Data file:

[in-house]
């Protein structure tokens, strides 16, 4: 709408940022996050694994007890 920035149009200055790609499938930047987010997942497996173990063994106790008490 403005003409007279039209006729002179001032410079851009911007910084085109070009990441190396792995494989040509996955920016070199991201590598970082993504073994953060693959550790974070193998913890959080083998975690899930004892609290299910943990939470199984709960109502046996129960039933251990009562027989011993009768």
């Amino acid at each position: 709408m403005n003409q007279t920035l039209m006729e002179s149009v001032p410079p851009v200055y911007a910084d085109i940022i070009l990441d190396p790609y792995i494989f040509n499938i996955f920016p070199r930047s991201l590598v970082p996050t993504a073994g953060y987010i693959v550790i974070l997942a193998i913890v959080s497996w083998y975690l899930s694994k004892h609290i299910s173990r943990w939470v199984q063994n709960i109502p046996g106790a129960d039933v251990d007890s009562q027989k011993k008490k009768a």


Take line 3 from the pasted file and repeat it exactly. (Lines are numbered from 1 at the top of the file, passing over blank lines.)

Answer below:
């Amino acid at each position: 709408m403005n003409q007279t920035l039209m006729e002179s149009v001032p410079p851009v200055y911007a910084d085109i940022i070009l990441d190396p790609y792995i494989f040509n499938i996955f920016p070199r930047s991201l590598v970082p996050t993504a073994g953060y987010i693959v550790i974070l997942a193998i913890v959080s497996w083998y975690l899930s694994k004892h609290i299910s173990r943990w939470v199984q063994n709960i109502p046996g106790a129960d039933v251990d007890s009562q027989k011993k008490k009768a």